Memoir, Correspondence, And Miscellanies, From The Papers Of Thomas Jefferson, Volume 1 eBook

This eBook from the Gutenberg Project consists of approximately 704 pages of information about Memoir, Correspondence, And Miscellanies, From The Papers Of Thomas Jefferson, Volume 1.
best advise you.  I imagine vessels are always coming from Philadelphia to France.  If there be a choice of ports, Havre would be the best.  I must beg you to direct them to the care of the American consul or agent at the port, to be sent by the Diligence or Fourgon.  A thousand apologies would not suffice for this trouble, if I meant to pay you in apologies only.  But I sincerely ask, and will punctually execute, the appointment of your charge des affaires in Europe generally.  From the smallest to the highest commission, I will execute with zeal and punctually, in buying, or doing any thing you wish, on this side the water.  And you may judge from the preceding specimen, that I shall not be behind hand in the trouble I shall impose on you.  Make a note of all the expenses attending my commissions, and favor me with it every now and then, and I will replace them.  My daughter is well, and retains an affectionate remembrance of her ancient patroness, your mother, as well as of your lady and family.  She joins me in wishing to them, and to Mr. and Mrs. Rittenhouse and family, every happiness.  Accept, yourself, assurances of the esteem with which I am, Dear Sir,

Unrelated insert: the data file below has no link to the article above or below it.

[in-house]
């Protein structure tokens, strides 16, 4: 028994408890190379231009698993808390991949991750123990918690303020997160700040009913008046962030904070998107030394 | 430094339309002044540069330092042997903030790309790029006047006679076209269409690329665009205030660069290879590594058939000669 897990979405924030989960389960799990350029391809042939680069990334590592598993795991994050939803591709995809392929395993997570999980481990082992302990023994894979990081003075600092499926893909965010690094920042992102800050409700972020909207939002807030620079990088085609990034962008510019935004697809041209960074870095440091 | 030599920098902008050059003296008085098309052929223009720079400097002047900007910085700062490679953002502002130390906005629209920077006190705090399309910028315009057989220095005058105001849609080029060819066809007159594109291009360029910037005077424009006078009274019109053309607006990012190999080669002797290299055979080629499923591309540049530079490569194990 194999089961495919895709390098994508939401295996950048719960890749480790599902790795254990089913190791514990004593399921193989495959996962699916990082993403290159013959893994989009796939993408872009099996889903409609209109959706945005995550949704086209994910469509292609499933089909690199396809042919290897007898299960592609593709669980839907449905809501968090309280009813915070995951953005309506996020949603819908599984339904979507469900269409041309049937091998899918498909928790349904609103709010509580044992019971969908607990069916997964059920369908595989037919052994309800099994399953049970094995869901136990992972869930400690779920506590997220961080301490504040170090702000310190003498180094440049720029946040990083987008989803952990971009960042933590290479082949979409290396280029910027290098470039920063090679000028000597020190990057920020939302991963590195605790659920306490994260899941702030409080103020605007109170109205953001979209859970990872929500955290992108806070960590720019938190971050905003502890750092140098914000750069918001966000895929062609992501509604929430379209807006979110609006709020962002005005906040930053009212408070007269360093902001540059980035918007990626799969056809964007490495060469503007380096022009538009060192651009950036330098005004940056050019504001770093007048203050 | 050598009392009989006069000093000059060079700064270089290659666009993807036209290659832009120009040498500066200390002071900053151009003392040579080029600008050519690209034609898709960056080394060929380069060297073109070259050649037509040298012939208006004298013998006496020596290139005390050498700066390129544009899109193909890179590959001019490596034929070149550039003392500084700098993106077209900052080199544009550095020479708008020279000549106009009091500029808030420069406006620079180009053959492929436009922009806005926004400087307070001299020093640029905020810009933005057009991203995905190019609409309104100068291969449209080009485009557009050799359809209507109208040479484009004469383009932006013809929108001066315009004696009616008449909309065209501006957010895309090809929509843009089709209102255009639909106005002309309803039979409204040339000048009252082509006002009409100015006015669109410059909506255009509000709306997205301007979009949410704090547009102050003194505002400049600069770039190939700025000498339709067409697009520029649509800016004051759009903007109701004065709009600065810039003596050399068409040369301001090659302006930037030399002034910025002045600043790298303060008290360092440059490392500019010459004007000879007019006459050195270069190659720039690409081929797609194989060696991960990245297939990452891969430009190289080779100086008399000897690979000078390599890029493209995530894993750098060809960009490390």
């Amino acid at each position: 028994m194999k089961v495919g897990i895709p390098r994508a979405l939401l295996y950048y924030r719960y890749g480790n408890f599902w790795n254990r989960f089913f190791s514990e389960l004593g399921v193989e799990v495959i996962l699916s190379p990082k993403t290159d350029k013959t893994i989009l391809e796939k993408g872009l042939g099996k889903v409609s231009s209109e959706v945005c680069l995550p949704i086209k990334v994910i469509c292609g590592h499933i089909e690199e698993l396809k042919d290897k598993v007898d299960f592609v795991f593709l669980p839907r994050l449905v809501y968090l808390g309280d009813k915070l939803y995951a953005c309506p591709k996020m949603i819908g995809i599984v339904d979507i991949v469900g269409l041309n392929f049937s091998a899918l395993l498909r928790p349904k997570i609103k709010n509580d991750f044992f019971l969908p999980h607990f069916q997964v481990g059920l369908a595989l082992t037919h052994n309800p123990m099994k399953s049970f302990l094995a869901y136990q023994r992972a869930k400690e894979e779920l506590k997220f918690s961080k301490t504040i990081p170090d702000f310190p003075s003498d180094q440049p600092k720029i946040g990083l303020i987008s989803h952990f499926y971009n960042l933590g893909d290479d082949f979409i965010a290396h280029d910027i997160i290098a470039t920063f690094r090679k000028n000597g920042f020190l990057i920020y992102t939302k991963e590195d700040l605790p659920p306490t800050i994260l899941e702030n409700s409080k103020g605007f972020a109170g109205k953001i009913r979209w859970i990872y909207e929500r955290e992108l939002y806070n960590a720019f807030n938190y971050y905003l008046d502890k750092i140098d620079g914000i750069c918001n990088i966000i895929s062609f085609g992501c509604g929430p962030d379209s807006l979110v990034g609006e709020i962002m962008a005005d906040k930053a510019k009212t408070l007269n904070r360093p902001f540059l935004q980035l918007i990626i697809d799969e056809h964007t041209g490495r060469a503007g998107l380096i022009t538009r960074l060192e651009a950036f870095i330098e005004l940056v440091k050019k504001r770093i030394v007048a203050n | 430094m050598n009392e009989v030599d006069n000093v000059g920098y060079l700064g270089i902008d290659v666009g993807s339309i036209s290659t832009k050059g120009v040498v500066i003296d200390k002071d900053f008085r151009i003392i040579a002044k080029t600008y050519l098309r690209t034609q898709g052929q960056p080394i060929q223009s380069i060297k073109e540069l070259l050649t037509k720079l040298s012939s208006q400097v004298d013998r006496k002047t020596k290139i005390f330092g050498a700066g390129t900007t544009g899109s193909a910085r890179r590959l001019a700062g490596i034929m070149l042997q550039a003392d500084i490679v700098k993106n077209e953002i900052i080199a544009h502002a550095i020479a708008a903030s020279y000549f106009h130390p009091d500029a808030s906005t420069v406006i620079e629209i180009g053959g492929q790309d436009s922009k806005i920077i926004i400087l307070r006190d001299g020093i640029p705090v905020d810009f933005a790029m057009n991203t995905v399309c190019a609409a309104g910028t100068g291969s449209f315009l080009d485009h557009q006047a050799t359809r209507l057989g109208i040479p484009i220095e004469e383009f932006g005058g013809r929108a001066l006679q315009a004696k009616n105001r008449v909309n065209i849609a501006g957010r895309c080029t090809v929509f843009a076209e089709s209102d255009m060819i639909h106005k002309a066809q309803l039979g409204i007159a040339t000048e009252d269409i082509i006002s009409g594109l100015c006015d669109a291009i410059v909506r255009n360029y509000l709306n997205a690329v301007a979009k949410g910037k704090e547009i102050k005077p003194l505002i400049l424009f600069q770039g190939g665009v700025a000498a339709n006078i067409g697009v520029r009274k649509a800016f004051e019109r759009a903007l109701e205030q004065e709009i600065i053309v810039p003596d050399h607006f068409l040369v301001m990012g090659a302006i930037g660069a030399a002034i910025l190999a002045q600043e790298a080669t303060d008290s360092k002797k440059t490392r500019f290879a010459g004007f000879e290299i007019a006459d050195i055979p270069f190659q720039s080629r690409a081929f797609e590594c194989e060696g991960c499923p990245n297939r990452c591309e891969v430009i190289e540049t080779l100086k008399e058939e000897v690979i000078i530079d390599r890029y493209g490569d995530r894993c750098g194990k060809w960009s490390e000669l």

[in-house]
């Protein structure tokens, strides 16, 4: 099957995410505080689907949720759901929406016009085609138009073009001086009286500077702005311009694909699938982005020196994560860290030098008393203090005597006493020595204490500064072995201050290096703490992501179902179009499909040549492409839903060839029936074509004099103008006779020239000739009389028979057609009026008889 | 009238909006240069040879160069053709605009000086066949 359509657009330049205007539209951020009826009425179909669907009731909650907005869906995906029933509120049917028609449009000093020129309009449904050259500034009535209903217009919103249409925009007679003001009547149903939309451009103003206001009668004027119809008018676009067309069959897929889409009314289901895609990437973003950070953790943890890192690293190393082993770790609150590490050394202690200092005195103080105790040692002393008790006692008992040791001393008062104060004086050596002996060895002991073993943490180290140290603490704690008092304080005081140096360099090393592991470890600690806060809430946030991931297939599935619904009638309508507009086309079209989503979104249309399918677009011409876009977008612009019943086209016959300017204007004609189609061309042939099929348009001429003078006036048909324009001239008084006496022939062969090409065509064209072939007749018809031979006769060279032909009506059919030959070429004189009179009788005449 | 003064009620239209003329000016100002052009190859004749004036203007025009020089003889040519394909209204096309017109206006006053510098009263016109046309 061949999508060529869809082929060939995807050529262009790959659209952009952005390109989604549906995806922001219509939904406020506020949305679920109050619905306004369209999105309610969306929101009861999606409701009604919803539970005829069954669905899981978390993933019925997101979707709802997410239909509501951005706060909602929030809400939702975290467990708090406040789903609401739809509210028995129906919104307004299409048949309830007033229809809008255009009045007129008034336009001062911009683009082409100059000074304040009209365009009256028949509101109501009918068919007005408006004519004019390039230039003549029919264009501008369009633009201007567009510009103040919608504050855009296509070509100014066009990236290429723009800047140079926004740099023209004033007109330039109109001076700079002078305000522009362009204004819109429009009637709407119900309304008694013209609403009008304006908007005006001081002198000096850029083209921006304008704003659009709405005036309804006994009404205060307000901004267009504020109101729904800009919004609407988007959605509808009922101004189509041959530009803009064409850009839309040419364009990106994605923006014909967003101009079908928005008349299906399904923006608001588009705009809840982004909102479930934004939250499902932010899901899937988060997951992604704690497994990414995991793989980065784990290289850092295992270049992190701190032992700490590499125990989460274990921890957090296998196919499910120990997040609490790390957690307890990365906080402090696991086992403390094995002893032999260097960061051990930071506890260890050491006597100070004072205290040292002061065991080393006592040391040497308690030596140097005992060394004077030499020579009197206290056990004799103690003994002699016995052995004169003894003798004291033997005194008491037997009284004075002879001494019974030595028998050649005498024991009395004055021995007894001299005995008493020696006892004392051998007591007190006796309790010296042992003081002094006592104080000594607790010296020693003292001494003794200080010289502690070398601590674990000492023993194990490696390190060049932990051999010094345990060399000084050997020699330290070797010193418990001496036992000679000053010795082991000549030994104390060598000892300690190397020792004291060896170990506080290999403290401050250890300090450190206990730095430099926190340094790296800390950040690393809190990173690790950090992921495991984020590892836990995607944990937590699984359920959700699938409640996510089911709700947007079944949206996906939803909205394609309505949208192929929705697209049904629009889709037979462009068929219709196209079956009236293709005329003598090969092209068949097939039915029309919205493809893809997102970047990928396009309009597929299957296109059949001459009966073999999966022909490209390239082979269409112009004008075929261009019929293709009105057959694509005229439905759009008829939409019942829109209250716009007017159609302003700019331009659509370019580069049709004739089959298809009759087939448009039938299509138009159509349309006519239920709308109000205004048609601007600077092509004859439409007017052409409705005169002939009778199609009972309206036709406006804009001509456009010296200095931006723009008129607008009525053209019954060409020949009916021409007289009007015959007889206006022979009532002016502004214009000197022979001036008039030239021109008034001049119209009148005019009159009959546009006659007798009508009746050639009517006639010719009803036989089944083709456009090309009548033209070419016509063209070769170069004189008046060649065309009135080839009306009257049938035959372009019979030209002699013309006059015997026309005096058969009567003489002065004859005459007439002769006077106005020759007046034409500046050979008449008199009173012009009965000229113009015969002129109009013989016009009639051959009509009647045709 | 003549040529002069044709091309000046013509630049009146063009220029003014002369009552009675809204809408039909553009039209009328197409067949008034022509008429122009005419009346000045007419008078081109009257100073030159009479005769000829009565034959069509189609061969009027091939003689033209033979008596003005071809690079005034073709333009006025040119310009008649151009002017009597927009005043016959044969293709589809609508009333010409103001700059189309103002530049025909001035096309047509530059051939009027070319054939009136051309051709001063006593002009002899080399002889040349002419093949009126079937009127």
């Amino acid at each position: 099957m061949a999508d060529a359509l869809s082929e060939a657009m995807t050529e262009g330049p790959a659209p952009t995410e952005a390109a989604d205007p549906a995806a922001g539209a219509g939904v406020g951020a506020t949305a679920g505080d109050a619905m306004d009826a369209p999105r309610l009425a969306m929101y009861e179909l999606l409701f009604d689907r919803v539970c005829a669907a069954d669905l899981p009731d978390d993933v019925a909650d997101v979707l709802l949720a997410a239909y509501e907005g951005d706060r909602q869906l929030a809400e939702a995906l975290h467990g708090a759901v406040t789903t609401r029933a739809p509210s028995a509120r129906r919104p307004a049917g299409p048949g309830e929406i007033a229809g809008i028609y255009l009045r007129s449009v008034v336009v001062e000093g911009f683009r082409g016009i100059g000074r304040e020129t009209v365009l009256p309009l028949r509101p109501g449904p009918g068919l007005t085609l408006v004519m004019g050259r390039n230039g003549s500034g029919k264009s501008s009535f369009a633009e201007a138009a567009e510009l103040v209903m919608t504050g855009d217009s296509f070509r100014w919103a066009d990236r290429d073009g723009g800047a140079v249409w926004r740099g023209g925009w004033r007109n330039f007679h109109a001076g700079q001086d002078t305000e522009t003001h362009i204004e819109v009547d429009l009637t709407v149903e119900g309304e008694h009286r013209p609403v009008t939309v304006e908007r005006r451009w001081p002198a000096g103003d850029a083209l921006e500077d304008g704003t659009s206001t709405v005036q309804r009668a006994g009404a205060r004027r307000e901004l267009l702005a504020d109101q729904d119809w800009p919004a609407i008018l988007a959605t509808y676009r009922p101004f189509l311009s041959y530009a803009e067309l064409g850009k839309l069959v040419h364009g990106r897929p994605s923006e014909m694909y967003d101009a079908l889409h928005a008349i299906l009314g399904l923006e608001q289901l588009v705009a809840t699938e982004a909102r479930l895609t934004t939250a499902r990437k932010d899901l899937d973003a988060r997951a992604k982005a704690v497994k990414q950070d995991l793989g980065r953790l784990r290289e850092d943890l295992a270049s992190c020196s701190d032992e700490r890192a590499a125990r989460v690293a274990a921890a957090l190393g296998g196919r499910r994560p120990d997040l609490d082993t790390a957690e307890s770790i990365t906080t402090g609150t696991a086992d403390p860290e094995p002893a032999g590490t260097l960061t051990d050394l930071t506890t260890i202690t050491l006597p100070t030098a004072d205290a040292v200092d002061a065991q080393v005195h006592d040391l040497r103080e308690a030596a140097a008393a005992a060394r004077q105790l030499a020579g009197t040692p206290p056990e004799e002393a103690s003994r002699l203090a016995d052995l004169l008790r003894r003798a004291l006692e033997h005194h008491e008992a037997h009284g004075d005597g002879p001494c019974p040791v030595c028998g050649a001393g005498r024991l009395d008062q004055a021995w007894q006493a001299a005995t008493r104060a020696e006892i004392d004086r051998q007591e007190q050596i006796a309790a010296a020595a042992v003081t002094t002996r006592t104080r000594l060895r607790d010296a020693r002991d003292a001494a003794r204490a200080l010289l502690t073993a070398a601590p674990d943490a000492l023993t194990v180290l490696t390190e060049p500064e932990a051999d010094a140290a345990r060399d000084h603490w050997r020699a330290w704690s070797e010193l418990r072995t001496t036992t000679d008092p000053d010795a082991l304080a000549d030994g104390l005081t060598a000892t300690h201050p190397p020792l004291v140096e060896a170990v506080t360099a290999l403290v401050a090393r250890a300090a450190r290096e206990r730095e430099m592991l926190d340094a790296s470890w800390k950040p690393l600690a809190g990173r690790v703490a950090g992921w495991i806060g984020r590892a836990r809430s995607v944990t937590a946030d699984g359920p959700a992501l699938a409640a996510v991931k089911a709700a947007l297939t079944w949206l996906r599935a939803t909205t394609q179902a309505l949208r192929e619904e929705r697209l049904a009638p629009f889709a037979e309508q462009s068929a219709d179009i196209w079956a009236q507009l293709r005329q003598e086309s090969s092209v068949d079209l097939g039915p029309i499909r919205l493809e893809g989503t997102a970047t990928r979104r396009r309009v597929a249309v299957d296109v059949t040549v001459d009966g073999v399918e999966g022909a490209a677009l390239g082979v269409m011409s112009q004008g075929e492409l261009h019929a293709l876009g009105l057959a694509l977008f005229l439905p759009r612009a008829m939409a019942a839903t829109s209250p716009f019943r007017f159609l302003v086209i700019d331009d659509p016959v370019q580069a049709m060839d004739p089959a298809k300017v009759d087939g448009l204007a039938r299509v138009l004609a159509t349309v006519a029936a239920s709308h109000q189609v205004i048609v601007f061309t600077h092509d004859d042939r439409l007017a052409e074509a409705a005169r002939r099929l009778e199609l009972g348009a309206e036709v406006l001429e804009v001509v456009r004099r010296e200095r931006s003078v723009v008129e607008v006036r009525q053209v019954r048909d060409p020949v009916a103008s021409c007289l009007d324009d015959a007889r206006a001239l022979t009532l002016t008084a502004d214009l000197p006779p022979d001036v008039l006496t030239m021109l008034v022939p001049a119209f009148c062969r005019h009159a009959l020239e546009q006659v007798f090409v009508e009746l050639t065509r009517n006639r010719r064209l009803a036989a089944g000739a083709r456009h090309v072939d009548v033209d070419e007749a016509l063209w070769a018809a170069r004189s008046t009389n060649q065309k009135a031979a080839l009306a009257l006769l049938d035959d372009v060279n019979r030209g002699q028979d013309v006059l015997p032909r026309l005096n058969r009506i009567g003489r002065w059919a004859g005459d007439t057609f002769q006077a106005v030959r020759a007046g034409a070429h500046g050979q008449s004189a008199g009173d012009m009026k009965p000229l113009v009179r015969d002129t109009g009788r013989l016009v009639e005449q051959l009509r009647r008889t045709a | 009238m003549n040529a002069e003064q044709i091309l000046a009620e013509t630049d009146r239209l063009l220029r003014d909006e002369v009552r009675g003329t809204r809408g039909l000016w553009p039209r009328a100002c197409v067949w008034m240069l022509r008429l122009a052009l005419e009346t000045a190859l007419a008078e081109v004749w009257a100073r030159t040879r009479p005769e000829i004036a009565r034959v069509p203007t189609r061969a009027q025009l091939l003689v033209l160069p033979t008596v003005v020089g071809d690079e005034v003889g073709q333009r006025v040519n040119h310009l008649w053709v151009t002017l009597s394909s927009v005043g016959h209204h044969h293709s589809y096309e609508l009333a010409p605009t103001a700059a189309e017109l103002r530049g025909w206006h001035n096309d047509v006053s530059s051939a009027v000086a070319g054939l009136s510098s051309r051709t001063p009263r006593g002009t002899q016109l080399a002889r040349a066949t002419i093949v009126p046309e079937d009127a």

your friend and servant,

Th:  Jefferson.

P.S.  What is become of the Lunarium for the King?



Paris, January 4, 1786.

Dear Sir,

I have been honored with your letter of September the 26th, which was delivered me by Mr. Houdon, who is safely returned.  He has brought with him the mould of the face only, having left the other parts of his work with his workmen to come by some other conveyance.  Doctor Franklin, who was joined with me in the superintendence of this just monument, having left us before what is called the costume of the statue was decided on, I cannot so well satisfy myself, and I am persuaded I should not so well satisfy the world, as by consulting your own wish or inclination as to this article.  Permit me, therefore, to ask you whether there is any particular dress, or any particular attitude, which you would rather wish to be adopted.  I shall take a singular pleasure in having your own idea executed, if you will be so good as to make it known to me.

I thank you for the trouble you have taken in answering my inquiries on the subject of Bushnel’s machine.  Colonel Humphreys could only give me a general idea of it from the effects proposed, rather than the means contrived to produce them.

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